Health outcomes, such as access to and quality of health care, are strongly influenced by socioeconomic status. New research from the Healthy Brain Project found that people living in poor areas have lower memory and are more likely to develop dementia. The study included 4,656 adults from metro, regional, and rural Australia.

Dementia is Australia’s second-biggest cause of death. Without a significant medical breakthrough, the number of individuals living with dementia in Australia is predicted to double from 487,600 in 2022 to 1.1 million by 2058 due to the increasing aging population.

There has been a deliberate effort to better understand and identify dementia risk factors. There are risk variables we can’t modify (such as age or genetics) or risk factors that are more adjustable (such as diet or physical activity).

On the other hand, dementia and its risk factors do not affect all populations equally. Within Australia and the United States, educational, racial/ethnic, and geographic inequalities can determine who develops dementia.

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By comparing participants’ postcodes to the Australian Bureau of Statistics Index of Relative Socio-economic Advantage and Disadvantage, the study was able to determine socioeconomic status at the neighborhood level.

This index combines data from a variety of sources, including average household income, education, unemployment rates, vocational skills, disability, vehicle ownership, internet access, family structure, and housing arrangements. Lower scores indicate a higher level of socioeconomic disadvantage.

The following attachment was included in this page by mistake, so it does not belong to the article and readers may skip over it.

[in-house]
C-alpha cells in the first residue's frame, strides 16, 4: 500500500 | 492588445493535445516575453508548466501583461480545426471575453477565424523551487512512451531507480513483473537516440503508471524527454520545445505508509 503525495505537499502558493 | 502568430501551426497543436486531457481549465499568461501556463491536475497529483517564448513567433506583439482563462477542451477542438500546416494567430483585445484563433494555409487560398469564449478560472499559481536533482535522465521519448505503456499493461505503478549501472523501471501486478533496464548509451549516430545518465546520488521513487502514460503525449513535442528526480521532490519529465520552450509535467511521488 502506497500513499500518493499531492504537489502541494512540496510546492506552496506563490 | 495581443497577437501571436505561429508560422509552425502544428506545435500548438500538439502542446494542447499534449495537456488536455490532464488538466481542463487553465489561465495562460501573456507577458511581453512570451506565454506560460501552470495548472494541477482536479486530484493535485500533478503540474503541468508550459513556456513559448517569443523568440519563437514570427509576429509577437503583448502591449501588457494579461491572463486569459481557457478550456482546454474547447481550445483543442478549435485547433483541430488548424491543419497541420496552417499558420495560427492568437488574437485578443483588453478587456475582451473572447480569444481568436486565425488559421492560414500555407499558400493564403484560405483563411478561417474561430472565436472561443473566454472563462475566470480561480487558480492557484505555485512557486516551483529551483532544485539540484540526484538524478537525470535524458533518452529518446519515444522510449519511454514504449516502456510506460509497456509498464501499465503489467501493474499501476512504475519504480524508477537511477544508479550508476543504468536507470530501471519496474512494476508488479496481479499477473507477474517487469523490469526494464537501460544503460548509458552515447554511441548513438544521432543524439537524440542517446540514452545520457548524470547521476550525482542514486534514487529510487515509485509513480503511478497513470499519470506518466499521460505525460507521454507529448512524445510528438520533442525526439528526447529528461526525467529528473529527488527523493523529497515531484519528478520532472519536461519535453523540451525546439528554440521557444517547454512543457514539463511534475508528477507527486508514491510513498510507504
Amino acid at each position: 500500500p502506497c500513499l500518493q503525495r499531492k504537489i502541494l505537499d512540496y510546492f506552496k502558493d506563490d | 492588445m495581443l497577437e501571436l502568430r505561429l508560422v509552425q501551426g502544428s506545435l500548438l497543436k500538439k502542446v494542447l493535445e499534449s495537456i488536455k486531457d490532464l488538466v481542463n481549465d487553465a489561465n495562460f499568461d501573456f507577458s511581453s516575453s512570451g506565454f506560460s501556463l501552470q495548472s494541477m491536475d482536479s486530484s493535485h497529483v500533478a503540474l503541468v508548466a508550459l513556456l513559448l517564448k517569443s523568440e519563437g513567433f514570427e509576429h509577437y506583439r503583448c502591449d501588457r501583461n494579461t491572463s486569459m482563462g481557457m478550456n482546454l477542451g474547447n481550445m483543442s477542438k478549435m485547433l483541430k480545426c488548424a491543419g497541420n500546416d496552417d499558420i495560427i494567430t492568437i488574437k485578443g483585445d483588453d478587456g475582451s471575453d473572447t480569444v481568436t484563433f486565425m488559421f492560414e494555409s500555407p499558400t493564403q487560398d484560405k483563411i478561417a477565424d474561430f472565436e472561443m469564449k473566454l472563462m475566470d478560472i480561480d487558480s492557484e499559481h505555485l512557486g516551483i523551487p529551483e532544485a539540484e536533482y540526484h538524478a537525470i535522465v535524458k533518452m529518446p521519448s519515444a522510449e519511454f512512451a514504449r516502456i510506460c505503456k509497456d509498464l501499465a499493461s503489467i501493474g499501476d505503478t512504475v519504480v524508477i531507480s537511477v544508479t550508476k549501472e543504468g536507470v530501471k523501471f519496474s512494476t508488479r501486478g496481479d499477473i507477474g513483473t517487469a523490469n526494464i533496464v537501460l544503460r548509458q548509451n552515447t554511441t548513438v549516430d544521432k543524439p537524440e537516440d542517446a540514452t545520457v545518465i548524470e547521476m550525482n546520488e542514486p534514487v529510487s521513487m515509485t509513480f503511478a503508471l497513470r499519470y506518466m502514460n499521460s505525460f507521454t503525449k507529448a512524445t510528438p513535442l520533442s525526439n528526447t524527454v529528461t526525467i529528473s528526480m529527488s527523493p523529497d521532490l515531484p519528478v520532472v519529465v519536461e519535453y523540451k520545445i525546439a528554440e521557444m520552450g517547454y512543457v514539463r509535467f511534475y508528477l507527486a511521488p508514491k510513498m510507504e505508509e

What did the study find?

The study discovered that a lower socioeconomic position at the neighbourhood level was linked to poor memory and a higher risk of dementia.

This was especially true for the elderly (55 years old and above). Older people in low-income neighbourhoods had lower memory and were more likely to develop dementia.

According to a study conducted in the United States, adults living in the lowest 20% of poor neighbourhoods had smaller brains.

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What do these findings mean?

To begin with, this was an observational study, which involves tracking a group of people and identifying how potential risk variables are linked to dementia. The findings do not imply that living in a less privileged location causes memory decline or dementia.

The findings simply suggest that there is a link or association between dementia risk and living in a poor neighborhood.

Second, socioeconomic status at the neighbourhood level captures many of the subtleties and nuances of where people live.

This includes a variety of data that may have an impact on health outcomes and disease risk. The prevalence of crime and safety, local resources such as access to health care and education, opportunity and space for physical activity and leisure, social disorder, access to greenery, and air and noise pollution are only a few of these issues.

These economic, emotional, and environmental factors have the ability to influence not only health outcomes but also our behaviour. Lack of green space or community sporting facilities, for example, may hinder physical activity, which is linked to poor heart and brain health.

Libraries and recreation centres, likewise, provide vital opportunities for social involvement and mental development, both of which are risk factors for dementia.

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What needs to be done?

On a local, regional, and national level, addressing neighbourhood socioeconomic conditions would demand significant investment and collaboration. To begin with, enhancing the availability and accessibility of green areas and community services, such as leisure and sporting clubs, in every postcode will provide more opportunities for healthy, active lifestyles as people grow older.

Positive health behaviours have been identified on an individual level that can help to prevent or delay memory loss and dementia risk. Eating a well-balanced diet, learning new skills or languages, engaging in regular physical activity, remaining socially engaged, and having a decent night’s sleep are just a few of them.